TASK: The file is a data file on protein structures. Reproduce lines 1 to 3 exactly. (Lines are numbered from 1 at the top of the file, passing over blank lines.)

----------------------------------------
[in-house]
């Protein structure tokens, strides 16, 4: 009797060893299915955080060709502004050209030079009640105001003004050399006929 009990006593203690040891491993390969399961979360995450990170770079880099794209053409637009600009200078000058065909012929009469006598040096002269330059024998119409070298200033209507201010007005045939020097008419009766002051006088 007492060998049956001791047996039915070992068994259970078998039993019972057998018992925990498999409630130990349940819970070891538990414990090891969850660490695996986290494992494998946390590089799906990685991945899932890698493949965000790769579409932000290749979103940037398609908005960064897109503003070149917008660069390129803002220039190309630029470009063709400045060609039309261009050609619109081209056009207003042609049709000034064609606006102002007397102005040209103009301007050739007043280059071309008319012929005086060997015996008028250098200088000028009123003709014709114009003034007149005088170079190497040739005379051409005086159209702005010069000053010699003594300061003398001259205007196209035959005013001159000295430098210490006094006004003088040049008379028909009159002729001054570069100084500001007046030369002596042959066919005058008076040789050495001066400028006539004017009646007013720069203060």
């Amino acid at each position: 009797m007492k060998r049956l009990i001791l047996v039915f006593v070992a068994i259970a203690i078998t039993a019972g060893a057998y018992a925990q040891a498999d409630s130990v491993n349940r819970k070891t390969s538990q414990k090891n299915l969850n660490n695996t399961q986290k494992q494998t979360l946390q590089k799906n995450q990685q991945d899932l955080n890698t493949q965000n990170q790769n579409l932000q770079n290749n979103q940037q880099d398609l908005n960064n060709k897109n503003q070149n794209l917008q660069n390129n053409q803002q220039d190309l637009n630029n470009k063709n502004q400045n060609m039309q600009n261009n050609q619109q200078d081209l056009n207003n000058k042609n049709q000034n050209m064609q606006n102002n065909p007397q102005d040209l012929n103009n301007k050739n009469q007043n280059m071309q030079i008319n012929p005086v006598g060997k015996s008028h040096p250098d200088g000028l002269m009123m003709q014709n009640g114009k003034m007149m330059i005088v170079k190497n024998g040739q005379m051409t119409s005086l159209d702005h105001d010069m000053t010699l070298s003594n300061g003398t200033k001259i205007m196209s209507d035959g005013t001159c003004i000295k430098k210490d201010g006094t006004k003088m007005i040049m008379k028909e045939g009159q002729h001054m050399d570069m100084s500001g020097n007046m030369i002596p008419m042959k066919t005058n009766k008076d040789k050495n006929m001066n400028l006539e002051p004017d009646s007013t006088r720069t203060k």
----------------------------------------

[in-house]
């Protein structure tokens, strides 16, 4: 009797060893299915955080060709502004050209030079009640105001003004050399006929 009990006593203690040891491993390969399961979360995450990170770079880099794209053409637009600009200078000058065909012929009469006598040096002269330059024998119409070298200033209507201010007005045939020097008419009766002051006088 007492060998049956001791047996039915070992068994259970078998039993019972057998018992925990498999409630130990349940819970070891538990414990090891969850660490695996986290494992494998946390590089799906990685991945899932890698493949965000790769579409932000290749979103940037398609908005960064897109503003070149917008660069390129803002220039190309630029470009063709400045060609039309261009050609619109081209056009207003042609049709000034064609606006102002007397102005040209103009301007050739007043280059071309008319012929005086060997015996008028250098200088000028009123003709014709114009003034007149005088170079190497040739005379051409005086159209702005010069000053010699003594300061003398001259205007196209035959005013001159000295430098210490006094006004003088040049008379028909009159002729001054570069100084500001007046030369002596042959066919005058008076040789050495001066400028006539004017009646007013720069203060």
């Amino acid at each position: 009797m007492k060998r049956l009990i001791l047996v039915f006593v070992a068994i259970a203690i078998t039993a019972g060893a057998y018992a925990q040891a498999d409630s130990v491993n349940r819970k070891t390969s538990q414990k090891n299915l969850n660490n695996t399961q986290k494992q494998t979360l946390q590089k799906n995450q990685q991945d899932l955080n890698t493949q965000n990170q790769n579409l932000q770079n290749n979103q940037q880099d398609l908005n960064n060709k897109n503003q070149n794209l917008q660069n390129n053409q803002q220039d190309l637009n630029n470009k063709n502004q400045n060609m039309q600009n261009n050609q619109q200078d081209l056009n207003n000058k042609n049709q000034n050209m064609q606006n102002n065909p007397q102005d040209l012929n103009n301007k050739n009469q007043n280059m071309q030079i008319n012929p005086v006598g060997k015996s008028h040096p250098d200088g000028l002269m009123m003709q014709n009640g114009k003034m007149m330059i005088v170079k190497n024998g040739q005379m051409t119409s005086l159209d702005h105001d010069m000053t010699l070298s003594n300061g003398t200033k001259i205007m196209s209507d035959g005013t001159c003004i000295k430098k210490d201010g006094t006004k003088m007005i040049m008379k028909e045939g009159q002729h001054m050399d570069m100084s500001g020097n007046m030369i002596p008419m042959k066919t005058n009766k008076d040789k050495n006929m001066n400028l006539e002051p004017d009646s007013t006088r720069t203060k």